Gary Braunbeck is back! Many horror and dark fantasy fans have been anticipating this day for a long time. Raw Dog Screaming Press, a stellar entity, rarely misses on producing something special for readers. There Comes a Midnight Hour is one of their greatest achievements, from the stunning (and warped) cover to the arrangement of stories which first grasps the reader by the hand with the apocalyptic “We now pause for station identification” to the stylish closer “Down in darkest Dixie where the dead don’t dance.”
For those who are familiar with Braunbeck and his Cedar Hill mythos, which is akin to Ray Bradbury’s old stomping grounds, Charlie Grant’s Oxrun Station, and Stephen King’s Castle Rock, these fifteen tales will lull you back into familiar territory with new twists and realities that both seduce and infiltrate readers’ psyches, infecting the deepest recesses of minds where secrets and fears reside. He accomplishes this task with skills comparable to those aforementioned authors, sometimes surpassing them with a stray passage or line that pierces old wounds.
For those unfamiliar, sit back and enjoy the ride. Be prepared to revisit many of the stories between the covers, discovering new truths and lies within each story with each reading, as Braunbeck masterfully, yet subtly, burrows deep into the mind.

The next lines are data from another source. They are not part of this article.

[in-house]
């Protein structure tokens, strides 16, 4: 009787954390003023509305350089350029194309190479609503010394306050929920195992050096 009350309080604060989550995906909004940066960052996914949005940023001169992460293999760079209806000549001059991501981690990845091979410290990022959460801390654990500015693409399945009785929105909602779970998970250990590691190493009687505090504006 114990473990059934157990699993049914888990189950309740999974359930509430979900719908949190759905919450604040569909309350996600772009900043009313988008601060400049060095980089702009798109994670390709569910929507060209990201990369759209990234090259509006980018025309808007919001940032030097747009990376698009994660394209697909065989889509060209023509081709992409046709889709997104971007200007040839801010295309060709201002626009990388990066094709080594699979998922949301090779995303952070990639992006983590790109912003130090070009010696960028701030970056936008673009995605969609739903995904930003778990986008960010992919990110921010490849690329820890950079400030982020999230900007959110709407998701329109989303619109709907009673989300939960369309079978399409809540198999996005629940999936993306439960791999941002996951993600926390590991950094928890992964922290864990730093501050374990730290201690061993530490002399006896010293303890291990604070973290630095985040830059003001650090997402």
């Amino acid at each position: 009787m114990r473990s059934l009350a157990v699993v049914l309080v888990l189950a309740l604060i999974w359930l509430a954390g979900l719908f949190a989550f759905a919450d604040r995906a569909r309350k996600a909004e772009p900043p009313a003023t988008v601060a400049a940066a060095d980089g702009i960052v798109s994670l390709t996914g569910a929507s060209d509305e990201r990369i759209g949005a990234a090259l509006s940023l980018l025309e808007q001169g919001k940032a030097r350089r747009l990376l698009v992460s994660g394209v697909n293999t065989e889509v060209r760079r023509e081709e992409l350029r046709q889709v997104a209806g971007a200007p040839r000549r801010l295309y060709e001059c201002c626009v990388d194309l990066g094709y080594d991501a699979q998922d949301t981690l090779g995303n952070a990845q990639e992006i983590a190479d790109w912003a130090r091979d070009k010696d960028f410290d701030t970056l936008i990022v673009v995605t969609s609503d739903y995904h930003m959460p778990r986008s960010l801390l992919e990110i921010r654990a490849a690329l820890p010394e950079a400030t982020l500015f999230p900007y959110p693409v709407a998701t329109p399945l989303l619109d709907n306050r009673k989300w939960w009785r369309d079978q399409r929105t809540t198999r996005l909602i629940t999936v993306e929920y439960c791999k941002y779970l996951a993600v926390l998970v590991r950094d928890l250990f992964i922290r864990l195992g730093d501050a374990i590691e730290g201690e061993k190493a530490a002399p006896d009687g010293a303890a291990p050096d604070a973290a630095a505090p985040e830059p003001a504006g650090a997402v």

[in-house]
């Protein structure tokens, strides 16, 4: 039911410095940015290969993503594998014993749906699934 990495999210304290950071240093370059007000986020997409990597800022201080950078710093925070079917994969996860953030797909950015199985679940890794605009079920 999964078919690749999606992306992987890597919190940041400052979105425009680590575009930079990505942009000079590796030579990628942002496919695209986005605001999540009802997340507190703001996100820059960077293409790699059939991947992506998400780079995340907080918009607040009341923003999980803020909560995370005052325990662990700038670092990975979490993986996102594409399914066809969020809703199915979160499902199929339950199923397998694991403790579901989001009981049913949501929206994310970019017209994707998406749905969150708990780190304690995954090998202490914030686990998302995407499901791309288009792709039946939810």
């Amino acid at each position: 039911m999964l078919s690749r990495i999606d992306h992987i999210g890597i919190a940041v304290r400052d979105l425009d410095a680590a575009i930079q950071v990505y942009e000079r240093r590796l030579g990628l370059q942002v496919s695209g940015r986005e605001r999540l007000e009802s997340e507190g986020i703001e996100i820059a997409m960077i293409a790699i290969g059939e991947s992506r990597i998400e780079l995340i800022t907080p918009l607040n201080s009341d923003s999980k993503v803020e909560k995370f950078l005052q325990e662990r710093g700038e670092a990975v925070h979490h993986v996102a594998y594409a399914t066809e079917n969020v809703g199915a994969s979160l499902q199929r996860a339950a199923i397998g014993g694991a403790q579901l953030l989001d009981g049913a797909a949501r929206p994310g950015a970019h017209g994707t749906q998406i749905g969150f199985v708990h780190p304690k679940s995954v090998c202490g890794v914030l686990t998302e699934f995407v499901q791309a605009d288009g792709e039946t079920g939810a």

Finding a favorite story in this collection might be wholly impossible to choose. After three passes, absorbing each title in different moods, this reviewer has found new treasures and sharp edges in stories that appear different each time. However, a trio continue to rise to the top.
“Onlookers” delves into the golden age of film from the point of view of a boy, then grown man, as he first bumps into Buster Keaton (and Samuel Beckett) on a movie set. They discover the odd beings who seem to exist everywhere and defy reality as we know it. To say more would ruin the magic Braunbeck has conjured.
“Paper Cuts” could be construed as a vampire tale but to do so would be missing out the nuances and the ingenuity of the story. A young woman enters a bookstore where the rare volumes hold secrets that travel back centuries. How the author tackles a subject that could have fallen apart in lesser hands is baffling — but exquisite reading.
Finally, “Light On Broken Glass” hits on one of Braunbeck’s go-to themes: identity, or loss of it. It’s an experience that hits home, especially during this past lost year in Covid times.
Each story contains a microcosms of superb storytelling with the emotional impact of a Louisville Slugger to the heart. Braunbeck’s new collection is exactly what’s needed in dark fiction during this fractured chapter in human history.
Highly recommended as with all of the author’s work.